Vijay Bahadur Chauhan, a 57-year-old jute mill worker, is listening attentively to what a bank official is saying. The official of a public sector bank is highlighting how a non-Android phone user, without Internet connectivity, can still carry out cashless transactions.
Only a handful of workers at Hastings Jute Mill, one of India’s first jute-making factory, which began operations in 1875, have gathered for the meeting.
These workers, part of the 2.5-lakh workforce in West Bengal’s jute industry, are undergoing training to go cashless. In a move to spread the culture, the participants are expected to impart the lessons to their fellow workers. So far, their wages were being paid in cash but post-demonetisation, money is being directly transferred to their bank accounts.
Pen, not pixel
Mr. Chauhan, from Ghazipur in eastern Uttar Pradesh, takes a sheet of paper and pen and scribbles *99# as instructed by the bank official. Mr. Chauhan has spent more than three decades in the jute industry. He has an old, obsolete cellphone now, its keypad practically wiped out through constant use over the years. He knows the functions of only two buttons on his phone — the green one to accept calls and red to disconnect calls.
At the end of the presentation, which lasts two hours, the participants of the workshop are asked to share their e-mail id for further communication or to seek more information about cashless transfers.
‘ Chatkal mein kaam karte hain, aur aap e-mail maangte hain [We work in a jute mill and you are asking for e-mail?],” Mr. Chauhan said. “A jute mill worker earns between Rs. 8,000 and Rs. 12,000 a month and knows nothing about e-mail.”
Mohammed Idris and Imam Hussain, who are sitting next to Mr. Chauhan too, do not have e-mail ids. But they are talking about what percentage of the workers will be successful in learning the new technology and who all will be unable to adapt to it. According to them, almost 20-30 per cent workers of the mill are illiterate.
At the end of the workshop, Mr. Hussain makes an assessment. “ Bahut se majdoor bhai ke samajh mein nahee aayega [Many workers will not be able to understand],” he says. Mr. Idris and Mr. Hussain chuckles at the thought of paying grocers and rickshaw drivers digitally.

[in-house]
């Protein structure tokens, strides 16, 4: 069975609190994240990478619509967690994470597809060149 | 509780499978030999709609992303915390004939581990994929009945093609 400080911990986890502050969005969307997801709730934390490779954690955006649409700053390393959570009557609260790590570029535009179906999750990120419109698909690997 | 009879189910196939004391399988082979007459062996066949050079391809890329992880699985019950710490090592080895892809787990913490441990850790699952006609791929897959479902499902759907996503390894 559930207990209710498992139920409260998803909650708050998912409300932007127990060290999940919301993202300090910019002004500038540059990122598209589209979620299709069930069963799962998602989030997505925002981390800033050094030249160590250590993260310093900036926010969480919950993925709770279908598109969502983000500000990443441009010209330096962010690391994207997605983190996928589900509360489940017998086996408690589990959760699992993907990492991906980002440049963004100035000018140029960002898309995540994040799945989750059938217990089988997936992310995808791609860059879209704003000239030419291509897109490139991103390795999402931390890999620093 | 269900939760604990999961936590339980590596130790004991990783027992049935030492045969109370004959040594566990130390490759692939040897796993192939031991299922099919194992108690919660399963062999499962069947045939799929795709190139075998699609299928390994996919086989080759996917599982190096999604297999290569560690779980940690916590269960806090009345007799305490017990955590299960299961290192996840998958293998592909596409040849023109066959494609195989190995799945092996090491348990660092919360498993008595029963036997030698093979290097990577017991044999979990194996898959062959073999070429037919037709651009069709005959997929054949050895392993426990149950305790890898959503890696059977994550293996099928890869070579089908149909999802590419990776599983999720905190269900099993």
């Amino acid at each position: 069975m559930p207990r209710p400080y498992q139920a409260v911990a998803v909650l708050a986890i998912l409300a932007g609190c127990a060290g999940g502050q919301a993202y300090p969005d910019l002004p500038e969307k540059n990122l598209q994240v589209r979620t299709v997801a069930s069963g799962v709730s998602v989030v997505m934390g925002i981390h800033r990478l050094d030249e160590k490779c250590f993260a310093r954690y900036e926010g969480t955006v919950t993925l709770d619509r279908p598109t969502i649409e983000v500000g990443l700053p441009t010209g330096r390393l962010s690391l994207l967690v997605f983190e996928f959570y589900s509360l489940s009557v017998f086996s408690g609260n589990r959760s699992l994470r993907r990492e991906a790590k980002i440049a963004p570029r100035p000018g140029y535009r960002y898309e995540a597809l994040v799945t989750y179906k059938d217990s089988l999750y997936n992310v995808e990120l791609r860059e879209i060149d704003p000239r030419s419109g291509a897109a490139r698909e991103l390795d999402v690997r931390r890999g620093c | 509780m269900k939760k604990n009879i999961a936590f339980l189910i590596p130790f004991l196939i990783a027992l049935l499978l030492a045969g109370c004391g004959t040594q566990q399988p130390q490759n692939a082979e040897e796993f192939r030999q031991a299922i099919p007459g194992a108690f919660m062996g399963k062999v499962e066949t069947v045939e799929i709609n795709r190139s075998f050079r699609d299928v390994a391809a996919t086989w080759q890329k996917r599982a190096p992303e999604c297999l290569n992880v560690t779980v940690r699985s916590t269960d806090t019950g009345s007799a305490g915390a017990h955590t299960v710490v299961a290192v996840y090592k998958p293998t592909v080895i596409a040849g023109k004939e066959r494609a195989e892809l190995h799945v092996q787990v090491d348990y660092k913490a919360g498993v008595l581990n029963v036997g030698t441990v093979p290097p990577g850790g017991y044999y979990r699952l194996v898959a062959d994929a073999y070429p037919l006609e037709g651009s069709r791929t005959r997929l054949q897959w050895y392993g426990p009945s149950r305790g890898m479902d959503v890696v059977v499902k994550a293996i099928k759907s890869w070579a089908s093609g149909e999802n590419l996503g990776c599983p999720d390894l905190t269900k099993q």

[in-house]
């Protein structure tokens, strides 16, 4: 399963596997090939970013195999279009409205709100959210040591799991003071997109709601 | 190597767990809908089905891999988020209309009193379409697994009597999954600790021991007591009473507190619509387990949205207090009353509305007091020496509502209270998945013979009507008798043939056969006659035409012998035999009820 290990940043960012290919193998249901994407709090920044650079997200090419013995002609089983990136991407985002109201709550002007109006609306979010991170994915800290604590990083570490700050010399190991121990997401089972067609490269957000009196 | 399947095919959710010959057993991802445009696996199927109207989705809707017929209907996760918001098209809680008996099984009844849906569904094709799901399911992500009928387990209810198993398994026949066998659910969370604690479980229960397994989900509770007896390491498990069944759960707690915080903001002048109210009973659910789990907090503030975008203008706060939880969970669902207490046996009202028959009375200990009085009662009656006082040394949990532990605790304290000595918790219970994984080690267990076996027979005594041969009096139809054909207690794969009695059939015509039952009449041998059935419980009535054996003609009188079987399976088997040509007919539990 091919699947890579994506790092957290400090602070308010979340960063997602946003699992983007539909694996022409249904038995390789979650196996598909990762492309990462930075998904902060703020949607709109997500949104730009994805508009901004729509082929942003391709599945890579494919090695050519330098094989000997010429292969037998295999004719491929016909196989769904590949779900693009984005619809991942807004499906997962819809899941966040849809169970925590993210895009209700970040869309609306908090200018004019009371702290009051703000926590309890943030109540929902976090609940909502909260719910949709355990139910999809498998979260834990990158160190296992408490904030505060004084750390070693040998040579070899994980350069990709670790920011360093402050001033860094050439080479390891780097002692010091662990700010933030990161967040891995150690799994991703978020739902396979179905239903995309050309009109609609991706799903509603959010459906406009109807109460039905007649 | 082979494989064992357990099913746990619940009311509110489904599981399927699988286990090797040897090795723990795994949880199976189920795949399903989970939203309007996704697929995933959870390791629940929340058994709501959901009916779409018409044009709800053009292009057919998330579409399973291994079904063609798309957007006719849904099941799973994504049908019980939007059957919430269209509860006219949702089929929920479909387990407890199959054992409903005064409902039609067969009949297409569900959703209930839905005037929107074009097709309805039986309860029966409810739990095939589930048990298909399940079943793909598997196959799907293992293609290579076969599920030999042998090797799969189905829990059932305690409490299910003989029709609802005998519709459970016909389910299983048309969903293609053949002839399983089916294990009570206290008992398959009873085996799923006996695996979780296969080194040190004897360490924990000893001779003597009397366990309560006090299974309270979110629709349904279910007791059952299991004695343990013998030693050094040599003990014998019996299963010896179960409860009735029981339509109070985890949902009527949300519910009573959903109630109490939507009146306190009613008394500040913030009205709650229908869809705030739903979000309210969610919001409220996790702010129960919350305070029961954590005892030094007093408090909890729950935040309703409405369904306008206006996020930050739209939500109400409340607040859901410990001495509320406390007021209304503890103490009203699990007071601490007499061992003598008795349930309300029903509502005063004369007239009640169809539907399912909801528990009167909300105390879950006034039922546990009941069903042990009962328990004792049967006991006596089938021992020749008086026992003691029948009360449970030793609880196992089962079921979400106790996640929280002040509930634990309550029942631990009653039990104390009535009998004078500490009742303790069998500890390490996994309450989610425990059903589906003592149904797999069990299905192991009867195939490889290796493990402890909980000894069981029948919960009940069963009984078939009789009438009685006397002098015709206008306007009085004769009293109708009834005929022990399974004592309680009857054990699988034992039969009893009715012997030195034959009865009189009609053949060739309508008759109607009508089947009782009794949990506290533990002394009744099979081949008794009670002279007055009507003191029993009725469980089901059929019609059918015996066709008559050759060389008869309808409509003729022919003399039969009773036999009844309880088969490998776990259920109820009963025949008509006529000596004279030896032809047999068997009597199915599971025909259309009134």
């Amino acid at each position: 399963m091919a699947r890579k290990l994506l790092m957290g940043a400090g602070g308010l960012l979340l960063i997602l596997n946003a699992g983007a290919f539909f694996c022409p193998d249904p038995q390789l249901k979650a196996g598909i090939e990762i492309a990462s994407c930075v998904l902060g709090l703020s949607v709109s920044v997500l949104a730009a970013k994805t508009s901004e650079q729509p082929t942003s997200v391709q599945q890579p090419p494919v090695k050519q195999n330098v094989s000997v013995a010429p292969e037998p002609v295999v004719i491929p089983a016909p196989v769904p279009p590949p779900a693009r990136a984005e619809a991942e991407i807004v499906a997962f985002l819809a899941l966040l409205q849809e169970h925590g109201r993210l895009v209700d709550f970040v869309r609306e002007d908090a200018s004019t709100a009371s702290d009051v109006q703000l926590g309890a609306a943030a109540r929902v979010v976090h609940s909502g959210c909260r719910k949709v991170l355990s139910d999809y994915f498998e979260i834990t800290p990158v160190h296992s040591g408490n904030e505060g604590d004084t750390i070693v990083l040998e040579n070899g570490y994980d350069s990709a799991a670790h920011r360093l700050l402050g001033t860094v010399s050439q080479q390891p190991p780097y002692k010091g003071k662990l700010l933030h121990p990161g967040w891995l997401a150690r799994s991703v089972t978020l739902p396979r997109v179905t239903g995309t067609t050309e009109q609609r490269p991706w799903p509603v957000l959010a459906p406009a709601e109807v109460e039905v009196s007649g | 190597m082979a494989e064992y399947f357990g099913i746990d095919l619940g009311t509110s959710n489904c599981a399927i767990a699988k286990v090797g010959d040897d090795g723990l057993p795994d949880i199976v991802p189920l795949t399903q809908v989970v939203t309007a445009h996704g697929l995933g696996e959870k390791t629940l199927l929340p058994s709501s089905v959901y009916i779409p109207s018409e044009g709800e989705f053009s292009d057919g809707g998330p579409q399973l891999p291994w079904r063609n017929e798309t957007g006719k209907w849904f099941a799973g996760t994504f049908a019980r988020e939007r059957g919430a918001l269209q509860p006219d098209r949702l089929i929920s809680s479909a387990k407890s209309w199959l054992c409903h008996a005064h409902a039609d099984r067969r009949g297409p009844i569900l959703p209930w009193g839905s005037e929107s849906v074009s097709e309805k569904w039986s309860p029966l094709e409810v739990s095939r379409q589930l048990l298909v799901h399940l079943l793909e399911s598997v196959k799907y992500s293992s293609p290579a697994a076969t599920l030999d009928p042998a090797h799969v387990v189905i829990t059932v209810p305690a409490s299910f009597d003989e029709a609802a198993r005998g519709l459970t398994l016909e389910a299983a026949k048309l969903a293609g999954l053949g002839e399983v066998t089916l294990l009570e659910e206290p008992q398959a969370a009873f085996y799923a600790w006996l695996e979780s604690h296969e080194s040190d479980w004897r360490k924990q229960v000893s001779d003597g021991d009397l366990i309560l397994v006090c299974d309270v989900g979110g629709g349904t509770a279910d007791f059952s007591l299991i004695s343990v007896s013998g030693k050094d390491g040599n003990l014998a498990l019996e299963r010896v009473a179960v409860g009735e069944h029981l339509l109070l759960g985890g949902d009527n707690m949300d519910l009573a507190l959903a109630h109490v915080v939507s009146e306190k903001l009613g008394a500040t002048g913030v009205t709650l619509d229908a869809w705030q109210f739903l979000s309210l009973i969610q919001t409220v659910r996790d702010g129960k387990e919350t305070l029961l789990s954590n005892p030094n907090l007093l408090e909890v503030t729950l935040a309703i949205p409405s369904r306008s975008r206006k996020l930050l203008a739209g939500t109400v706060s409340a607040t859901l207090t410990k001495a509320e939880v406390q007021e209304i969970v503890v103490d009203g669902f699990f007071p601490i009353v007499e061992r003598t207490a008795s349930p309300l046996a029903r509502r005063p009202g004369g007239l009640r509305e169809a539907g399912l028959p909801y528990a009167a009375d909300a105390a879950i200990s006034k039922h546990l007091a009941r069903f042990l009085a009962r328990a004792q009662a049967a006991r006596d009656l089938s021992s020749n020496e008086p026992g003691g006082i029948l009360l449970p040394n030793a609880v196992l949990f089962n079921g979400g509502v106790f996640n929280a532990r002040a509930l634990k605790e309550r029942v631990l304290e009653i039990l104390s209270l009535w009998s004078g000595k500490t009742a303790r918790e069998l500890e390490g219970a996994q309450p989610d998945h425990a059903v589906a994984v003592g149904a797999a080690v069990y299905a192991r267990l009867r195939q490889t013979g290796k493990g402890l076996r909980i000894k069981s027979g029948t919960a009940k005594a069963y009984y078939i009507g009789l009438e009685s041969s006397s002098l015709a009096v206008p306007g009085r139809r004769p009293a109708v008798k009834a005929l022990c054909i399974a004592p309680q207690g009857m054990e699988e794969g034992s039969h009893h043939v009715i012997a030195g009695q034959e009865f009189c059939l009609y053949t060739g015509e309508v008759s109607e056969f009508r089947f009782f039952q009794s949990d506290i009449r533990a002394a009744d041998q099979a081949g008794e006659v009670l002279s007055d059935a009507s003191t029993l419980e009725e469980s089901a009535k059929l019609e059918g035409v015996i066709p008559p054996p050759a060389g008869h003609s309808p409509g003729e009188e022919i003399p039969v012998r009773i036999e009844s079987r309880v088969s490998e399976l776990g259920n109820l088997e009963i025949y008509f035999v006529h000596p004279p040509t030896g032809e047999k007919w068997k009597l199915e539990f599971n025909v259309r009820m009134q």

A day before demonetisation was announced, 3,800 workers of the Hastings mill got their salaries in cash. However, in the second fortnight, wages on November 22 had to be credited into the account of workers.
Not all employees had bank accounts and about 600 could not get their salaries. Since then, the mill management has been hurriedly trying to open new accounts and link the existing accounts of workers.
While 70 jute mills on both banks of the Hooghly in four districts of south Bengal are grappling with paying salaries through bank transfers, they are also training the workers and staff to go cashless. This training was triggered by a letter from Smriti Irani, Minister of Textiles, which speaks about sensitising “workers in each of the units run by the Textile Ministry regarding ‘unified payment interface’ so that they can seamlessly make payments without hindering their daily activities.” By mid-December, a month after demonetisation, six such workshops have been held.
Raghavendra Gupta, chairman of Indian Jute Mills Association, describes the move as a “progressive step towards cashless economy” targeting workers of jute mills. He pointed out that from 90 per cent cash payment of salaries of jute mill workers pre-demonetisation, now 90 per cent of salaries are paid by bank transfers. He is unsure though as to how long it will take the workers of the mills to use the digital cash transfer interface.”
Two days after the workshop at the Hastings Jute Mill, a similar session was held about 20 km north on the other bank of the Hooghly on the sprawling premises of Hukumchand Jute Mill, in the State’s North 24 Parganas district. Amrit Goswami, general manager, personnel and administration of Anglo-India Jute Mill, who participated in the workshop, was more concerned about opening accounts for the workers of his mill.
Out of 3,000 workers, only 1,700 had bank accounts, he said, explaining how the company was transferring salaries to workers through the accounts of their close relatives.
“It will take them a few decades to learn this technology to go cashless. Most of them are semi-literate or illiterate,” Mr. Goswami said.
Arvind Kumar Singh, vice-president of Reliance Jute Mill, was also trying to convince the bank officials to open hundreds of accounts of workers who still do not have accounts. Mr. Singh was trying to ensure that all workers should have accounts under one bank so that salaries can be transferred easily by the management.
Not prepared yet
The labour-intensive industry which has long lost its sheen appears to be a little unprepared for embarking upon the change of completely going digital. The bewildered look on those who are learning this new technology at an advanced age of their lives explains the confusion and insecurity that has entered their lives.
The road ahead seems uncertain. Post-demonetisation, about eight jute mills have closed, but a few have re-opened after a gap of a few days. Certain jute mills like Nuddea Jute Mill [the name hints a colonial lineage] at Naihati in the State’s North 24 Parganas district which shut its operations on December 20, suspended the work.
The management did not pay the first bi-weekly wages on December 10 and the workers alleged that the closure was to ensure that they do not pay wages again on December 25.
Some mills like Shree Hanuman Jute Mill in the State’s Howrah district clearly mentioned “demonetisation, delay of payment of wages due to discontinuation of currency notes of Rs. 500 and Rs. 1,000, non-cooperative actions by some workers” in the closure notice pasted on its gates earlier this month.